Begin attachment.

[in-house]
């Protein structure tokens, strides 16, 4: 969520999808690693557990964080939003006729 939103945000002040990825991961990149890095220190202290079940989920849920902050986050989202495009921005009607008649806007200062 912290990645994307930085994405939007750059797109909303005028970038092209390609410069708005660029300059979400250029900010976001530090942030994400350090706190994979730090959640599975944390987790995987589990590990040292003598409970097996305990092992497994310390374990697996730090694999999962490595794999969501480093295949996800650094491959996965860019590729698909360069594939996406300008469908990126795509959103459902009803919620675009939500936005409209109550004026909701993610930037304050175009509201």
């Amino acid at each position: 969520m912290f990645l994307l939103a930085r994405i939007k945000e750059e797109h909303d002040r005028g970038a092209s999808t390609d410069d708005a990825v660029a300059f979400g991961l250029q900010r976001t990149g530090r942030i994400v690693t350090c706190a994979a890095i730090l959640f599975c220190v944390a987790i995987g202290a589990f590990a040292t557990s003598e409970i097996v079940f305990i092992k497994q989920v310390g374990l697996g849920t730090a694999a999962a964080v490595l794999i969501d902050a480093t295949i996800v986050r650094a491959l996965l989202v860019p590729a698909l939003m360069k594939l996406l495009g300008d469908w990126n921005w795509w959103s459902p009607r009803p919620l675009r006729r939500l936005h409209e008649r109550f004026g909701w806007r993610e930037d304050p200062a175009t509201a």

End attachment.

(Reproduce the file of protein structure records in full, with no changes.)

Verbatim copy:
[in-house]
């Protein structure tokens, strides 16, 4: 969520999808690693557990964080939003006729 939103945000002040990825991961990149890095220190202290079940989920849920902050986050989202495009921005009607008649806007200062 912290990645994307930085994405939007750059797109909303005028970038092209390609410069708005660029300059979400250029900010976001530090942030994400350090706190994979730090959640599975944390987790995987589990590990040292003598409970097996305990092992497994310390374990697996730090694999999962490595794999969501480093295949996800650094491959996965860019590729698909360069594939996406300008469908990126795509959103459902009803919620675009939500936005409209109550004026909701993610930037304050175009509201």
């Amino acid at each position: 969520m912290f990645l994307l939103a930085r994405i939007k945000e750059e797109h909303d002040r005028g970038a092209s999808t390609d410069d708005a990825v660029a300059f979400g991961l250029q900010r976001t990149g530090r942030i994400v690693t350090c706190a994979a890095i730090l959640f599975c220190v944390a987790i995987g202290a589990f590990a040292t557990s003598e409970i097996v079940f305990i092992k497994q989920v310390g374990l697996g849920t730090a694999a999962a964080v490595l794999i969501d902050a480093t295949i996800v986050r650094a491959l996965l989202v860019p590729a698909l939003m360069k594939l996406l495009g300008d469908w990126n921005w795509w959103s459902p009607r009803p919620l675009r006729r939500l936005h409209e008649r109550f004026g909701w806007r993610e930037d304050p200062a175009t509201a």